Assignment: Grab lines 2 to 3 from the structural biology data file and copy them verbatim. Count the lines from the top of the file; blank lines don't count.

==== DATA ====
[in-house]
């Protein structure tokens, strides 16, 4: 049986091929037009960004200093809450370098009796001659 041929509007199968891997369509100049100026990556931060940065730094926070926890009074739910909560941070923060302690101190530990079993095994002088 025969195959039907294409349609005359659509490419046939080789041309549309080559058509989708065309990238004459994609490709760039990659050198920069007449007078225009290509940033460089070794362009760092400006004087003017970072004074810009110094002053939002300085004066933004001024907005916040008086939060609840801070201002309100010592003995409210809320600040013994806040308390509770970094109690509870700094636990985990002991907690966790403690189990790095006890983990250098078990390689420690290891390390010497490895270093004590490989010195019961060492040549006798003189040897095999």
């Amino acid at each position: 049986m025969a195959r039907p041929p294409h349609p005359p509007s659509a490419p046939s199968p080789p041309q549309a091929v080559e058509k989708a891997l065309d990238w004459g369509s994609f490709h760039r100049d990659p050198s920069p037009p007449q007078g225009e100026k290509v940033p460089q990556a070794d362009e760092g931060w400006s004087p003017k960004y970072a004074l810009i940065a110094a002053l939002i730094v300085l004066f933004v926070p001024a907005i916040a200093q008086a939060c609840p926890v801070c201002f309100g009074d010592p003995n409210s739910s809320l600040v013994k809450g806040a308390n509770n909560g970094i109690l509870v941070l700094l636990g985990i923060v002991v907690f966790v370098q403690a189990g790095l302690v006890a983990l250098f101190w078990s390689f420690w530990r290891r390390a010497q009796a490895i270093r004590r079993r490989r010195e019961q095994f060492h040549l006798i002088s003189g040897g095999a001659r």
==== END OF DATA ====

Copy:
């Protein structure tokens, strides 16, 4: 049986091929037009960004200093809450370098009796001659 041929509007199968891997369509100049100026990556931060940065730094926070926890009074739910909560941070923060302690101190530990079993095994002088 025969195959039907294409349609005359659509490419046939080789041309549309080559058509989708065309990238004459994609490709760039990659050198920069007449007078225009290509940033460089070794362009760092400006004087003017970072004074810009110094002053939002300085004066933004001024907005916040008086939060609840801070201002309100010592003995409210809320600040013994806040308390509770970094109690509870700094636990985990002991907690966790403690189990790095006890983990250098078990390689420690290891390390010497490895270093004590490989010195019961060492040549006798003189040897095999």
């Amino acid at each position: 049986m025969a195959r039907p041929p294409h349609p005359p509007s659509a490419p046939s199968p080789p041309q549309a091929v080559e058509k989708a891997l065309d990238w004459g369509s994609f490709h760039r100049d990659p050198s920069p037009p007449q007078g225009e100026k290509v940033p460089q990556a070794d362009e760092g931060w400006s004087p003017k960004y970072a004074l810009i940065a110094a002053l939002i730094v300085l004066f933004v926070p001024a907005i916040a200093q008086a939060c609840p926890v801070c201002f309100g009074d010592p003995n409210s739910s809320l600040v013994k809450g806040a308390n509770n909560g970094i109690l509870v941070l700094l636990g985990i923060v002991v907690f966790v370098q403690a189990g790095l302690v006890a983990l250098f101190w078990s390689f420690w530990r290891r390390a010497q009796a490895i270093r004590r079993r490989r010195e019961q095994f060492h040549l006798i002088s003189g040897g095999a001659r």